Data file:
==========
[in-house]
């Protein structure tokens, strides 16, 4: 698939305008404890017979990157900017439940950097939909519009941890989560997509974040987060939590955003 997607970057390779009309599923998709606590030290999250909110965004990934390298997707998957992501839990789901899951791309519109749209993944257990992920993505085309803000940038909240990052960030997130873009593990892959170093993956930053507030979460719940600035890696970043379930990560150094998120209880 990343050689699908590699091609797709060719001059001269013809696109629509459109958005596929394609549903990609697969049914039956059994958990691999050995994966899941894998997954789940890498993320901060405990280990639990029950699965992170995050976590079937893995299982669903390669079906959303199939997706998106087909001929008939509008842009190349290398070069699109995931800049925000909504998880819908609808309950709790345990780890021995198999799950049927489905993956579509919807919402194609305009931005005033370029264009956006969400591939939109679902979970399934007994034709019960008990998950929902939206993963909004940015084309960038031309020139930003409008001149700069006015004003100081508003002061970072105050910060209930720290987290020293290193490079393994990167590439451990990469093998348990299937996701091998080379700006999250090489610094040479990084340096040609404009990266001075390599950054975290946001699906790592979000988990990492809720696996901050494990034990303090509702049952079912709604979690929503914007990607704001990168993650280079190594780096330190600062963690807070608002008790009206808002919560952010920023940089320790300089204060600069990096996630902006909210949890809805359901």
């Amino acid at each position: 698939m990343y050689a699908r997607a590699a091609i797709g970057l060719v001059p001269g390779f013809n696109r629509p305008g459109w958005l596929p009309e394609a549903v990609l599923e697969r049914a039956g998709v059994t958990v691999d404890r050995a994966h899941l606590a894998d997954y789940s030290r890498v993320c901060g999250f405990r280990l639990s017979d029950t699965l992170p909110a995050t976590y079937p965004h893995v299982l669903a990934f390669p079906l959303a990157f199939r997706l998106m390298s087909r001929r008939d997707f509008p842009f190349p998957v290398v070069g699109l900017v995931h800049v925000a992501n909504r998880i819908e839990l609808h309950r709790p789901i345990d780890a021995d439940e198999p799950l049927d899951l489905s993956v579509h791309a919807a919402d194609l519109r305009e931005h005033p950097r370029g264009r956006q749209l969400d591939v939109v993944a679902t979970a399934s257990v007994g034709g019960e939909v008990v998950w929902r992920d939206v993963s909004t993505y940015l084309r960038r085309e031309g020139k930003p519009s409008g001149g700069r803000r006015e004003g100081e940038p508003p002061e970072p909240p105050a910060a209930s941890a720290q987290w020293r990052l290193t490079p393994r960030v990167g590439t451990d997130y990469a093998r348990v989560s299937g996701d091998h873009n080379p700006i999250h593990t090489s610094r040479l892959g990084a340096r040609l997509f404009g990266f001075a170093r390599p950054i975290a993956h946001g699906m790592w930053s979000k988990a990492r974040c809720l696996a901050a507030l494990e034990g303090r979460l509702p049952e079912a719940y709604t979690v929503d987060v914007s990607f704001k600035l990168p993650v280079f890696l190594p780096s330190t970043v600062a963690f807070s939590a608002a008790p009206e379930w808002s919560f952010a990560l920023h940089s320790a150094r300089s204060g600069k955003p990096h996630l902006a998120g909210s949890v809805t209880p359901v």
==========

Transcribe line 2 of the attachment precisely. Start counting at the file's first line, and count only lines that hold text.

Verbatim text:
């Protein structure tokens, strides 16, 4: 698939305008404890017979990157900017439940950097939909519009941890989560997509974040987060939590955003 997607970057390779009309599923998709606590030290999250909110965004990934390298997707998957992501839990789901899951791309519109749209993944257990992920993505085309803000940038909240990052960030997130873009593990892959170093993956930053507030979460719940600035890696970043379930990560150094998120209880 990343050689699908590699091609797709060719001059001269013809696109629509459109958005596929394609549903990609697969049914039956059994958990691999050995994966899941894998997954789940890498993320901060405990280990639990029950699965992170995050976590079937893995299982669903390669079906959303199939997706998106087909001929008939509008842009190349290398070069699109995931800049925000909504998880819908609808309950709790345990780890021995198999799950049927489905993956579509919807919402194609305009931005005033370029264009956006969400591939939109679902979970399934007994034709019960008990998950929902939206993963909004940015084309960038031309020139930003409008001149700069006015004003100081508003002061970072105050910060209930720290987290020293290193490079393994990167590439451990990469093998348990299937996701091998080379700006999250090489610094040479990084340096040609404009990266001075390599950054975290946001699906790592979000988990990492809720696996901050494990034990303090509702049952079912709604979690929503914007990607704001990168993650280079190594780096330190600062963690807070608002008790009206808002919560952010920023940089320790300089204060600069990096996630902006909210949890809805359901």